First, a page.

5th Africa Carbon Forum promotes access to low-carbon development

5th Africa Carbon Forum promotes access to low-carbon development

(Abidjan, Côte d’Ivoire, 5 July 2013) – The ground has been prepared for scaled up participation by Africa in carbon markets, a development that could benefit the continent and the climate as a result, participants in the fifth Africa Carbon Forum in Abidjan heard this week.

Despite a strong headwind in the form of low prices paid for certified emission reductions (CERs), steady improvements in the Kyoto Protocol’s clean development mechanism (CDM) and the possibility of new sources of demand have kept an interested core of stakeholders engaged in the market. This year’s forum attracted 600 participants for the three-day programme of presentations, buyer–seller match-making sessions and exhibitions. The forum was opened by the prime minister of Côte d’Ivoire, Daniel Kablan Duncan, whose speech offered a powerful demonstration of commitment to support the carbon market in the country.

“Prices are low, but they’ll go up again when countries take on the level of ambition that is needed to tackle climate change,” said Peer Stiansen, Chair of the CDM Executive Board. “When countries do begin to really cut their greenhouse gas emissions, then the CDM and mechanisms like it will be indispensable.”

In the meantime, the CDM Board and dedicated stakeholders are making important improvements to the CDM, such as developing sector-specific standardized baselines against which projects and their emission reductions can be assessed. Recently, the Board approved two such baselines, one covering power projects in the Southern African Power Pool and one covering charcoal projects in Uganda. Such standardized baselines have the potential to reduce transaction costs, simplify requirements, and enhance predictability, transparency and objectivity of the mechanism.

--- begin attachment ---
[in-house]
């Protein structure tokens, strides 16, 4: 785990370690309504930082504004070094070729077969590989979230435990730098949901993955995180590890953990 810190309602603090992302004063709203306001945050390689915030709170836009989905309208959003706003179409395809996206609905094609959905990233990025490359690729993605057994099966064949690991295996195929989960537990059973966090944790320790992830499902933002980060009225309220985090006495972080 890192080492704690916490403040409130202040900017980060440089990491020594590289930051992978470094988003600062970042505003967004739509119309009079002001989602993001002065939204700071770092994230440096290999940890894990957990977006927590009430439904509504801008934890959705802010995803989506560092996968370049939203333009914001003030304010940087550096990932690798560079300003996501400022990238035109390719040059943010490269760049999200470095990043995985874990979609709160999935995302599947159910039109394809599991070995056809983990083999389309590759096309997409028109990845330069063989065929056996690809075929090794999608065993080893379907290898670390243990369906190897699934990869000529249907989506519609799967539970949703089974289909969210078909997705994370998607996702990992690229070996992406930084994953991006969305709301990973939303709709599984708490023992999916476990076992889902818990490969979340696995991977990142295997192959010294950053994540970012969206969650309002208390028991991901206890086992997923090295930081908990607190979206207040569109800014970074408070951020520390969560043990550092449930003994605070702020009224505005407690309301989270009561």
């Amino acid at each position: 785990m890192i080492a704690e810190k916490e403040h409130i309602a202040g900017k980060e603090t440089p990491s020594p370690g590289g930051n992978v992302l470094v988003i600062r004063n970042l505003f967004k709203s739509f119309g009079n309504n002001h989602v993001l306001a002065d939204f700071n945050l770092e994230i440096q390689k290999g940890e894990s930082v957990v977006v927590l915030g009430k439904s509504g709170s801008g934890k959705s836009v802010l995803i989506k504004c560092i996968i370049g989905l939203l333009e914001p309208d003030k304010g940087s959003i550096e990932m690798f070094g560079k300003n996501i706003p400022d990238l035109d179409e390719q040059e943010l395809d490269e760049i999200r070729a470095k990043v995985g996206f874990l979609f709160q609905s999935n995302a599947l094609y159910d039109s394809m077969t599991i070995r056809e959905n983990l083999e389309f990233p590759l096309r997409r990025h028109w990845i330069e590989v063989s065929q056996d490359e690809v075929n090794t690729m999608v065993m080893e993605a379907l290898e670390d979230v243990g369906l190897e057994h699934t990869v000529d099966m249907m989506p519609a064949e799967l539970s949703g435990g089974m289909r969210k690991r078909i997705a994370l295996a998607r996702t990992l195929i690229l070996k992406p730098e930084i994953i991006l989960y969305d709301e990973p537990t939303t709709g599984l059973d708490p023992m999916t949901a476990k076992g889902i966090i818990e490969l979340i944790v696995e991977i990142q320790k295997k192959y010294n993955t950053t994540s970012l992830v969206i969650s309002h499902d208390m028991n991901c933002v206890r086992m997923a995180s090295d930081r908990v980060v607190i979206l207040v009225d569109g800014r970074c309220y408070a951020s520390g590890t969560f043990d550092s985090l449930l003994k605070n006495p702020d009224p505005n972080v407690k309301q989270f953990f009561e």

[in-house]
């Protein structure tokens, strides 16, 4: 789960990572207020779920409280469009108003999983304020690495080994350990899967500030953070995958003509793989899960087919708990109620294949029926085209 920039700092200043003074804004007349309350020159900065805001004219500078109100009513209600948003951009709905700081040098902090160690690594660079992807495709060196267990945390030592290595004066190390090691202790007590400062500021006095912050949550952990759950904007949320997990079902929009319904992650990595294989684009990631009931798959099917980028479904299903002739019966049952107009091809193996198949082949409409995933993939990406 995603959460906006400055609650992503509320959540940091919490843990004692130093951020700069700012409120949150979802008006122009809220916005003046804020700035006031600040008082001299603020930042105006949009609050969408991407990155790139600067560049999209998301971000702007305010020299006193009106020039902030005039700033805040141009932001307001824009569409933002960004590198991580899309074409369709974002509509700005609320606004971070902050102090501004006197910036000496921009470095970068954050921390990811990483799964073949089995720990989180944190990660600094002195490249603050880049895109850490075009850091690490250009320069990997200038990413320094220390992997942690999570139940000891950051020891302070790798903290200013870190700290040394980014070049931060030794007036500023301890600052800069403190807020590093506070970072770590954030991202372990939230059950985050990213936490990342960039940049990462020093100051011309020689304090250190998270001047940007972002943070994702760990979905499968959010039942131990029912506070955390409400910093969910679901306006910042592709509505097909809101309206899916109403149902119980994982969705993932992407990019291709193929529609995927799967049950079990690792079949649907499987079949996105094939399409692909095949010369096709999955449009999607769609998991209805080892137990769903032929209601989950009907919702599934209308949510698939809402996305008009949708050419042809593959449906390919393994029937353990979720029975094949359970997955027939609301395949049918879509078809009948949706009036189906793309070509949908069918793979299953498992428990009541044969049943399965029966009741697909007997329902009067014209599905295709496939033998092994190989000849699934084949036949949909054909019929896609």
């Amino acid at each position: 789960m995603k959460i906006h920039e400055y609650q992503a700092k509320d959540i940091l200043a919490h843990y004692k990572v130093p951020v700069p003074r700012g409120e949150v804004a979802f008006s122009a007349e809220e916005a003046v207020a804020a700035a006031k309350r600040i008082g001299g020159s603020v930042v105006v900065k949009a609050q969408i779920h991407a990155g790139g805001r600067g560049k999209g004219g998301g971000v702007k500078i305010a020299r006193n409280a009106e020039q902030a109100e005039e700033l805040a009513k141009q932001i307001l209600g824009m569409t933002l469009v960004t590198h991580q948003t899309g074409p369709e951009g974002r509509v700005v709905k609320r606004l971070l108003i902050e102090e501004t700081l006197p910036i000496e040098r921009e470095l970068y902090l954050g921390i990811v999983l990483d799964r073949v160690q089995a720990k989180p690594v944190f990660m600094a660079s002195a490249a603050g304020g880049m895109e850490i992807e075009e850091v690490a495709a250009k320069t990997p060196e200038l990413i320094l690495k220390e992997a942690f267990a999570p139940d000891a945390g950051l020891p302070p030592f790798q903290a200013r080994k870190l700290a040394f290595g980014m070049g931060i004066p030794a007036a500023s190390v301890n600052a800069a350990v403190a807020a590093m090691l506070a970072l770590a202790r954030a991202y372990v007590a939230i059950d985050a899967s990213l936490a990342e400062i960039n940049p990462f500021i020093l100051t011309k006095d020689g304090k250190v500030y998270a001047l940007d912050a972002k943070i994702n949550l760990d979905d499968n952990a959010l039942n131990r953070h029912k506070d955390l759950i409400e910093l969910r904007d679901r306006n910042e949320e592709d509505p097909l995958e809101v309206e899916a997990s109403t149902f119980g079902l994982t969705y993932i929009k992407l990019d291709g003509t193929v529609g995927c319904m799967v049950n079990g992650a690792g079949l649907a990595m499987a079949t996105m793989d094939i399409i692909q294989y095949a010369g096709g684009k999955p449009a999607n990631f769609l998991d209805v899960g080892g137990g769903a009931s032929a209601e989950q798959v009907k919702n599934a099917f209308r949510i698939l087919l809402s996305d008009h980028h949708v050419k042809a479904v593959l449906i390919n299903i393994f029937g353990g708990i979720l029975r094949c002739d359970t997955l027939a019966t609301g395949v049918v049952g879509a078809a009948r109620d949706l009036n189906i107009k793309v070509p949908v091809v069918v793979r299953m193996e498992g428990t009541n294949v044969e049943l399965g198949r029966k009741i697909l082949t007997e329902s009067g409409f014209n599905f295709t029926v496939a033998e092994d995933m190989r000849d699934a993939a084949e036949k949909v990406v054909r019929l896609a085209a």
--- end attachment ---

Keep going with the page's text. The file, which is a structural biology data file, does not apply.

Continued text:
“The CDM has evolved and improved a great deal in the past number of years. The changes are all aimed at making the mechanism more effective,” said Mr. Stiansen. “That will help Africa, which to date has not fully benefited from the CDM, and it will contribute to the international response to climate change.”

Just a little more than two percent of the 7000 registered CDM projects are in Africa. However, there are clear signs of improvement, including Africa hosting nearly a third of the 178 registered programmes of activities (PoA), under which an unlimited number of smaller projects over a wide area can be registered under a single programme umbrella. The PoA approach, standardized baselines, loan scheme, regional collaboration centres, and other measures being pursued are expected to help extend the CDM into underrepresented countries and regions.